Chapter 30 Cornell Notes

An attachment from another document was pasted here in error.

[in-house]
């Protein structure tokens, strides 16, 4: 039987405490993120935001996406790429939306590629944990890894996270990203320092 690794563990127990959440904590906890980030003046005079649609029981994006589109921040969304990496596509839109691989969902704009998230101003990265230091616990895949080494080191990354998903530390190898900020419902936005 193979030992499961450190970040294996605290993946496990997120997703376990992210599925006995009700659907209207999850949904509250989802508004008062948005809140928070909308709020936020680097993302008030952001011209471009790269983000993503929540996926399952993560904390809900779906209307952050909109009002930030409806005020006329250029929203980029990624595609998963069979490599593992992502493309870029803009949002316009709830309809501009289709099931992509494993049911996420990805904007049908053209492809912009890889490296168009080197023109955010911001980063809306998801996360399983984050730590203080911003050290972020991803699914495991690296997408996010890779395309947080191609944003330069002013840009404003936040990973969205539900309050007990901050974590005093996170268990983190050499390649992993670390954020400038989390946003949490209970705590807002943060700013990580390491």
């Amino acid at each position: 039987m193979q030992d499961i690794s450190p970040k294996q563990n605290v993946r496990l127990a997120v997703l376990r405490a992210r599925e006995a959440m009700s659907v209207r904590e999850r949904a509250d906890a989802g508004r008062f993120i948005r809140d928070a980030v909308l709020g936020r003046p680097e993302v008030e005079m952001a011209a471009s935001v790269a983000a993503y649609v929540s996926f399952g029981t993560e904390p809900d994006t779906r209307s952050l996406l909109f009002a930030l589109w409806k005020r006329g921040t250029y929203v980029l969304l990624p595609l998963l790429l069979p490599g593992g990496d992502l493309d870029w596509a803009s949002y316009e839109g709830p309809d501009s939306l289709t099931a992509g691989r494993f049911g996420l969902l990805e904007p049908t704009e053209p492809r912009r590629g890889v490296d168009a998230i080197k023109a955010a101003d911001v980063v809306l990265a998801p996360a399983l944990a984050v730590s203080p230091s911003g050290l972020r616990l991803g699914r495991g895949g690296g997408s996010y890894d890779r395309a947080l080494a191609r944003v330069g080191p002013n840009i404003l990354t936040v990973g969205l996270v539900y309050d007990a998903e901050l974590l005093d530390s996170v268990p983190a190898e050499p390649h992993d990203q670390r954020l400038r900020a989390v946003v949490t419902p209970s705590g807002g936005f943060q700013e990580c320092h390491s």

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30.1 Introduction| -In the 1920’s, many people were investing.-As more and more people put money in the stock market, prices of shares kept rising.-On Tuesday, October 29, 1929, a day still remembered as Black Tuesday, stock prices plunged.-Stocks lost their value because many people wanted to sell their shares but every few people wanted to buy.-The stock market crash was a key cause of the Great Depression, but it was not the only cause.| 30.2 A Shaky Stock Market Triggers a Banking CrisisA Speculative Boom Leads to a Spectacular CrashA Banking Crisis Wipes Out People’s Savings| -The purpose of a stock market is to provide businesses with the capital they need to grow. Business owners sell portions, or shares, of their companies to investors. By buying shares, investors supply money for businesses to expand.-The promise of financial gain drew new investors to the stock market. The result was a bull market or a steady rise in stock prices over a long period of time.-In the late 1920s, a lot of people were swept in the wave of speculative enthusiasm for the stock market.-These investors believed that if prices were high today, they would go even higher tomorrow.-Investor optimism was so intense that not only did people put their savings in the stock market, but a growing number actually borrowed money to invest in stocks.-Borrowing money was easy to do in the 1920s. A buyer might pay as little as 10 percent of a stock’s price and borrow the other 90 percent from a broker, a person who sells stocks.-The result was that someone with just $1,000 could borrow $9,000 and buy $10,000 worth of shares. This is called buying on margin.-As prices dropped, creditors who had loaned money for buying stock on margin demanded that those loans be repaid.Many had to sell their homes, cars, and furniture to pay their debts.-Stock market prices peaked on September 3, 1929. After that, prices began dropping, sometimes in small increments, sometimes in tumbles like the huge drop...
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